Paper cranes made by people from around the world decorate the Hiroshima Peace Memorial Shrine. Photo by Rob Eshman

In Hiroshima, thinking of North Korea


I spent my birthday in Hiroshima.

We didn’t plan it that way, it’s just where we happened to end up in the midst of a summer trip to Japan. It didn’t occur to me what it would mean, or how I would feel, to be celebrating my birthday in a restaurant at the foot of the Aioi Bridge.

The Enola Gay was aiming to drop Little Boy above the bridge, but missed by 800 feet. Instead, the world’s first atomic bomb used in combat exploded 1,900 feet over Shima Surgical Clinic on Aug. 6, 1945.

From Caffe Ponte, where we chased our pizza Margherita with sake shots, we could see the shattered remains of what had been the city’s Product Exhibition Hall, its skeleton now preserved as a memorial.

It wasn’t hard for me to imagine what the rest of Hiroshima looked like that day, because that afternoon we had visited the Hiroshima Peace Memorial Museum.

In a flash, the city was obliterated. About 150,000 people died, many in that instant, more from injuries and radiation poisoning. For miles around, the Exhibition Hall was one of only a few buildings left standing.


Left: Hiroshima, Japan, after the United States dropped the first atomic bomb on the city, August 5, 1945. The standing building is now preserved as the Hiroshima Peace Memorial.

Right: Genbaku Dome was the only building left standing near the hypocenter of the A-bomb’s blast. Every year, thousands gather at the iconic dome, now the Hiroshima Peace Memorial. Photo by Rob Eshman


If you’ve been to Holocaust museums and memorials, you’ll feel a sense of déjà vu visiting the one in Hiroshima. Yes, of course, the circumstances of destruction couldn’t be more different. But even so, we have a limited vocabulary for recalling carnage.

There are the relics of dead children — a charred tricycle, which a grief-stricken father buried alongside his 2-year-old son killed in the attack. There are the photos — of the fireball, of blackened bodies, of huddled survivors. There are the video testimonies of survivors — the woman who woke from a blinding flash to find her house had disappeared around her, leaving only her son and daughter behind, both dead. There is an Anne Frank whom kids can relate to — Sadako Sasaki, a girl whose diary became the basis for the book “One Thousand Paper Cranes.”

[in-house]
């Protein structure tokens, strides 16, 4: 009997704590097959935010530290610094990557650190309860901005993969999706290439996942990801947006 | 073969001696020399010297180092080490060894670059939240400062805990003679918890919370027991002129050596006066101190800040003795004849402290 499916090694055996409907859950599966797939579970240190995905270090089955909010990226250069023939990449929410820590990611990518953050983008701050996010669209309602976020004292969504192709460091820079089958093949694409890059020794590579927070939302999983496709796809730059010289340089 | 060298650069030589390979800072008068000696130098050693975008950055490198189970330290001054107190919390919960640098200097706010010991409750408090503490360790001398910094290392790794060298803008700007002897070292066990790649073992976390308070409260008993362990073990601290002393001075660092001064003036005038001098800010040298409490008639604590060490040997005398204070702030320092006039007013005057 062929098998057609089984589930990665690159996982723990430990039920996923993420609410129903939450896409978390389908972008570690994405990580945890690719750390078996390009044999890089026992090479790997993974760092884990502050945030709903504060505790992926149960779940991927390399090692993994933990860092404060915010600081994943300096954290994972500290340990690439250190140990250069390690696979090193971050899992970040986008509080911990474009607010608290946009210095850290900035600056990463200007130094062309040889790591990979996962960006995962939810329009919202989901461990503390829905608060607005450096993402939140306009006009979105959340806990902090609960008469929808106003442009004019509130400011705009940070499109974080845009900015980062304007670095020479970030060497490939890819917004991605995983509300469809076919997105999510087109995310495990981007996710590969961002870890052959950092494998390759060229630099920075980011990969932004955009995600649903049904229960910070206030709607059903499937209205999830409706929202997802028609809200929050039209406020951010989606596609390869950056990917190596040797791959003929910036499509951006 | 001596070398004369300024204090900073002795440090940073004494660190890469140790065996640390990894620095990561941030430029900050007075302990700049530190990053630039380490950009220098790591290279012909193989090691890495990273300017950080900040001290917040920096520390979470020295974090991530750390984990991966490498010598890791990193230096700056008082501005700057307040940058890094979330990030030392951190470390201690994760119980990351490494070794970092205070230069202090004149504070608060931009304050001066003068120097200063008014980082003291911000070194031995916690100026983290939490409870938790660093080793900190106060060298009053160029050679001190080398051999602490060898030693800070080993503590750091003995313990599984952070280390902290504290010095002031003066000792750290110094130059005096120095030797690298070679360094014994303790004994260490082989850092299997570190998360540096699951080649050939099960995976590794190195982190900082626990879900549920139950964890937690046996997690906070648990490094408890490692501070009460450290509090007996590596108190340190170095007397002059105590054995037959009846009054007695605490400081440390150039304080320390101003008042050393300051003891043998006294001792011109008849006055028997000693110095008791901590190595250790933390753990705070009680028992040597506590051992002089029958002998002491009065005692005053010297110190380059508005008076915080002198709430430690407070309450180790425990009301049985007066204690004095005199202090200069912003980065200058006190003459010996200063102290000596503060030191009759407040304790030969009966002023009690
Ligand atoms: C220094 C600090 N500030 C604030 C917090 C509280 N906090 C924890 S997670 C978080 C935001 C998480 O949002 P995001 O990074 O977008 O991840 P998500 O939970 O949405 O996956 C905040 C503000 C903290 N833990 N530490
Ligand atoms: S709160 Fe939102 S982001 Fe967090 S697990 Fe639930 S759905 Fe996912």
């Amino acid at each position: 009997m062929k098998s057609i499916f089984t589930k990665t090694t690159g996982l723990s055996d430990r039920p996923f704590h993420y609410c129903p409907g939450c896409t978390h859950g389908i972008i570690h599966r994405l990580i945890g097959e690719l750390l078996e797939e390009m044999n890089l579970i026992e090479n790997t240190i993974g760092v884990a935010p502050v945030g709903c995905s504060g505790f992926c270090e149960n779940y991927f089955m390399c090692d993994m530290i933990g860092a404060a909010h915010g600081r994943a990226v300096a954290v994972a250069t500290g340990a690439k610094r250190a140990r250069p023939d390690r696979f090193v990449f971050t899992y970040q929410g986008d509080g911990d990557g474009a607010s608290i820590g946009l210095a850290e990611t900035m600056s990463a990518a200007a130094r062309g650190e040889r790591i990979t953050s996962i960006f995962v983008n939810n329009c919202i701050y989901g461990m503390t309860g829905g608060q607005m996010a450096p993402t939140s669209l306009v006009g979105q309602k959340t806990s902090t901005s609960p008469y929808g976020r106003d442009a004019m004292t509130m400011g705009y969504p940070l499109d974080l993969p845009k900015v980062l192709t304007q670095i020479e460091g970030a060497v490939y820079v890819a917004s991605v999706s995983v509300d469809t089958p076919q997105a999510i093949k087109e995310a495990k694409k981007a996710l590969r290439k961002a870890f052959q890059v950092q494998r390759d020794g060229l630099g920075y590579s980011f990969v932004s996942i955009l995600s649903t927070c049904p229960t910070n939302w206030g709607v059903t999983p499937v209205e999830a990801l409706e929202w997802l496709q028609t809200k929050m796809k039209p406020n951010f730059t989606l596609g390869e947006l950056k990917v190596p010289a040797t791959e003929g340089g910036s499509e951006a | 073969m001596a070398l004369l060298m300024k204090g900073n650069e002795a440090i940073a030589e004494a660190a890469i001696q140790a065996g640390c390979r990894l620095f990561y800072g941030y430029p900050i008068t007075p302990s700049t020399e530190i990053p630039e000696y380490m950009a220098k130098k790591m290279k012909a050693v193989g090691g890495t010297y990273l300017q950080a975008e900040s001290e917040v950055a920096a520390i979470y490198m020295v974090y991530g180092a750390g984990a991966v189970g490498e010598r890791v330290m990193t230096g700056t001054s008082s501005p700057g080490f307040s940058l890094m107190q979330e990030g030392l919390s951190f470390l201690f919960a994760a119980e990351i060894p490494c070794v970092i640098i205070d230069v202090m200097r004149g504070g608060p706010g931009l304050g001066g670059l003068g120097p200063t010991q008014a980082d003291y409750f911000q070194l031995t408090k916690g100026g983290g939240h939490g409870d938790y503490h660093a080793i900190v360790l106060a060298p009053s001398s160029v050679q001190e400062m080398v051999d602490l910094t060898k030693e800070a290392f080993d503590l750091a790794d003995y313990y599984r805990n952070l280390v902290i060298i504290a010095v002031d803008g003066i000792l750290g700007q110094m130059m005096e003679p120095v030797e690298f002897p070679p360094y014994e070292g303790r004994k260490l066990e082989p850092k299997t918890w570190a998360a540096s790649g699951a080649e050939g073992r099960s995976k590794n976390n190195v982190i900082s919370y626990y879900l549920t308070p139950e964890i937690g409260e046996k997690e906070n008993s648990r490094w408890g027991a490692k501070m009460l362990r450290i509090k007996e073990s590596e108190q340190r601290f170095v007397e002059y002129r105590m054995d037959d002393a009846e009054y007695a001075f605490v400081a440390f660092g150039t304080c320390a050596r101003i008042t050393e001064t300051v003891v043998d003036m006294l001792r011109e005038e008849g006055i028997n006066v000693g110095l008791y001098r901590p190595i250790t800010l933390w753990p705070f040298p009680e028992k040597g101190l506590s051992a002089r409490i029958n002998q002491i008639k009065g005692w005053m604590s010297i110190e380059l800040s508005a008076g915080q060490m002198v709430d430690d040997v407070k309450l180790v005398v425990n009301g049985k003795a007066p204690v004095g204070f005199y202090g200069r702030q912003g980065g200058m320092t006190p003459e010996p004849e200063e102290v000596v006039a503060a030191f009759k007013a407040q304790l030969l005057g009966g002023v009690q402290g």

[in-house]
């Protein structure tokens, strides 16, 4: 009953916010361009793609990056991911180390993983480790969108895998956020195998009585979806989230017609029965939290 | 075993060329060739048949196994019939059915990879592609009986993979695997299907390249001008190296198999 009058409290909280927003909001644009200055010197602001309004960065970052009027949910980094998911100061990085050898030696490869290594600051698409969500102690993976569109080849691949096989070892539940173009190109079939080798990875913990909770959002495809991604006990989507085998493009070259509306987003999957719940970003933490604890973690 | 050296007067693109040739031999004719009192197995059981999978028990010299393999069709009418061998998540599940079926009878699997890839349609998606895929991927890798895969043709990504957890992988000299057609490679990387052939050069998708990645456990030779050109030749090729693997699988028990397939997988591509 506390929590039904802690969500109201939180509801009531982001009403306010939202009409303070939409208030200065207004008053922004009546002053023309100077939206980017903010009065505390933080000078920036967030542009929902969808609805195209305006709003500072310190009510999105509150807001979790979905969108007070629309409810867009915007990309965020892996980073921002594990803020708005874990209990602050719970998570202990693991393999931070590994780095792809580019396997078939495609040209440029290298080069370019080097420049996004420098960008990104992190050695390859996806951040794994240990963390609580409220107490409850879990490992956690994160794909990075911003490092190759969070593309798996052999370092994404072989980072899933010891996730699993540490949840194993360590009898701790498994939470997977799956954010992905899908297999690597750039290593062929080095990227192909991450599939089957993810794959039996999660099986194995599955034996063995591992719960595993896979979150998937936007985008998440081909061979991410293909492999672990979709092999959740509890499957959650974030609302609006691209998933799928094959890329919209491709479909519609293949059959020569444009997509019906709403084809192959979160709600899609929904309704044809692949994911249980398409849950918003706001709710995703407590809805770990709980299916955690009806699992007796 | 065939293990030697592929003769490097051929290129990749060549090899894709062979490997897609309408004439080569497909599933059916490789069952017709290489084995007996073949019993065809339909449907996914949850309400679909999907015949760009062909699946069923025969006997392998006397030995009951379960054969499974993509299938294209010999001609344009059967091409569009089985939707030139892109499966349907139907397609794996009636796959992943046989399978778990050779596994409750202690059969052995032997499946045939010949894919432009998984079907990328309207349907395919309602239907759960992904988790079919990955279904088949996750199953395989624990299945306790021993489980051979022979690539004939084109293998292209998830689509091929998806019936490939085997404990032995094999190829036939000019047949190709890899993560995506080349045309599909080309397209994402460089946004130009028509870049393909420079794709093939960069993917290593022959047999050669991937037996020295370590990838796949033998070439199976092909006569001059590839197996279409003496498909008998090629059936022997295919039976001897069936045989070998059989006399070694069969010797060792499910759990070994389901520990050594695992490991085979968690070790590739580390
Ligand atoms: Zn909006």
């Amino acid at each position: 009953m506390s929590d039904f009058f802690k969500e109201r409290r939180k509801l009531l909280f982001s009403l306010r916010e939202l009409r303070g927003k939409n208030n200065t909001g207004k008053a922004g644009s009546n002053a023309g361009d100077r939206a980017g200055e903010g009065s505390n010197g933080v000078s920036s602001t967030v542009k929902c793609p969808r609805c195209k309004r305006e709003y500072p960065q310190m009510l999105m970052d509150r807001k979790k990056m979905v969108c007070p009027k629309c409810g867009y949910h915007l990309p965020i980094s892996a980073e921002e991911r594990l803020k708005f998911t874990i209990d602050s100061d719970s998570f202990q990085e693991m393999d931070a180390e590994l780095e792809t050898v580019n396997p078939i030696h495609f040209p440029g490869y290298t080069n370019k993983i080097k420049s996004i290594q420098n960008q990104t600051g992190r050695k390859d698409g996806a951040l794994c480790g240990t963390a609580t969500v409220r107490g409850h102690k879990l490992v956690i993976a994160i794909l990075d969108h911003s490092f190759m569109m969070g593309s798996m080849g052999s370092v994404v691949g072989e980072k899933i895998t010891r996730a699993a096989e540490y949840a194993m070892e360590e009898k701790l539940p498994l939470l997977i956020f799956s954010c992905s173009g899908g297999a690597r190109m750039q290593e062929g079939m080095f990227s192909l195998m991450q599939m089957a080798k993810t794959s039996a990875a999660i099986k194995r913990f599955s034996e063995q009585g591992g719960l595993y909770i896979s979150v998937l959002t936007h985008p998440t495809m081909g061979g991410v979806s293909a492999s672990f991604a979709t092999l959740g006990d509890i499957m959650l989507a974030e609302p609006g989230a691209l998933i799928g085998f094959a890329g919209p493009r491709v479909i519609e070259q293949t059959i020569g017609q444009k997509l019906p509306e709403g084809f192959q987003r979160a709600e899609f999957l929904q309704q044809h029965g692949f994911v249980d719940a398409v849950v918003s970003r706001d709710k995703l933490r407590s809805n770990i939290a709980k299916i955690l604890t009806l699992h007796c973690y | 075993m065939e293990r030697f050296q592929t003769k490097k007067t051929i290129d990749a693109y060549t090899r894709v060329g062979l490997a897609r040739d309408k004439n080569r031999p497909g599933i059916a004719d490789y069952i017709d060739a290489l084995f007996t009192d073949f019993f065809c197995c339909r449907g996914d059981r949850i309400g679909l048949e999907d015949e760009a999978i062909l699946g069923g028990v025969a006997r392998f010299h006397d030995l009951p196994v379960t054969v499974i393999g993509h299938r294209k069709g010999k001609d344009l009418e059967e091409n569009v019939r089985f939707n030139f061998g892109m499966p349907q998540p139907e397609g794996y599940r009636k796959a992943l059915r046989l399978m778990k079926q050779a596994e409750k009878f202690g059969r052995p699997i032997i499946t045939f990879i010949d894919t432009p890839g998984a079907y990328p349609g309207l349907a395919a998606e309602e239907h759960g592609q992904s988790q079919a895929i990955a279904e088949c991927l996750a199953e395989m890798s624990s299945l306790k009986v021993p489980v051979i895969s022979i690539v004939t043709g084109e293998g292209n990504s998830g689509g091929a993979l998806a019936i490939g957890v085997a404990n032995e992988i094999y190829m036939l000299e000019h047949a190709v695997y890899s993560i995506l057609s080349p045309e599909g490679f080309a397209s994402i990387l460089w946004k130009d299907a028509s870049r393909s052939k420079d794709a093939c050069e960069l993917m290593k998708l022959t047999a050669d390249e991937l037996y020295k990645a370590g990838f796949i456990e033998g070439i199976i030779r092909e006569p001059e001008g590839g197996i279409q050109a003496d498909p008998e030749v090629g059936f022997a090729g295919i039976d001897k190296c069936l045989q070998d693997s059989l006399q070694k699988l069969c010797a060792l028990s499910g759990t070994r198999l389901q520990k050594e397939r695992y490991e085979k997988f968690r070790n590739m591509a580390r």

And there is the abiding theme of “Never Again,” in this case framed as an emphasis on nuclear disarmament.

But for humans, “Never Again” turns out to be a difficult ask.

Since the Holocaust, there have been many genocides. And 72 years after Hiroshima, the world is again on the brink of a potential nuclear conflict. Japan, hard as it is to believe, is again a potential ground zero.

Just as we were leaving Japan, on July 4, North Korea launched a KN-17 liquid-fueled missile that landed in the Sea of Japan, in the country’s exclusive economic zone where fishing and commercial vessels are active.

It was that nation’s first successful flight of a missile capable of carrying a nuclear warhead as far as North America. Experts say North Korea, which already has eight to 10 nuclear bombs, is a couple of years away from developing the technology to fit them on a warhead that could reach us. No one wants North Korea President Kim Jong Un to be able to do that.

“What has kept the world safe from the bomb since 1945 has not been deterrence, in the sense of fear of specific weapons, so much as it’s been memory,” John Hersey wrote. “The memory of what happened at Hiroshima.”

Hersey traveled the desolate city shortly after we dropped the bomb; his reporting became the basis for his masterful book, “Hiroshima.”

But he’s wrong, unfortunately. Of all the tools President Donald Trump has at his disposal to control North Korea’s weapons, sending Kim Jong Un to the Peace Museum may be the least effective.


A lone floutist plays on the banks of the Ota River, just at the foot of the Aioi Bridge, the initial target of the first atomic bomb.  Across from him is the Hiroshima Peace Memorial.  Video by Rob Eshman


As the Journal reported in a 2014 cover story, the concentration camps President Kim maintains around North Korea — where tens of thousands of dissidents are tortured, abused and executed — are not the work of a man who cares about anything but his own individual survival. His murder of Otto Warmbier last month is yet another demonstration of Kim’s insolent evil.

But what to do? If you haven’t read or heard any of the hundreds of pundits and experts weighing in on North Korea, let me cut to the chase: There’s no good option. That’s what they all conclude.

The three bad options are: 1) a preemptive strike obliterating the country’s weapons of mass destruction and taking out the regime; 2) a smaller “warning” strike; 3) more diplomacy and sanctions, to induce the Supreme Leader to compromise.

After running through the scenarios, all but a handful of experts end up on No. 3. Military options would provoke North Korea into launching devastating attacks on Japan and South Korea. Casualties could reach a million. I’m no expert, but I’ve now seen Tokyo at rush hour. It’s what they call a target-rich environment.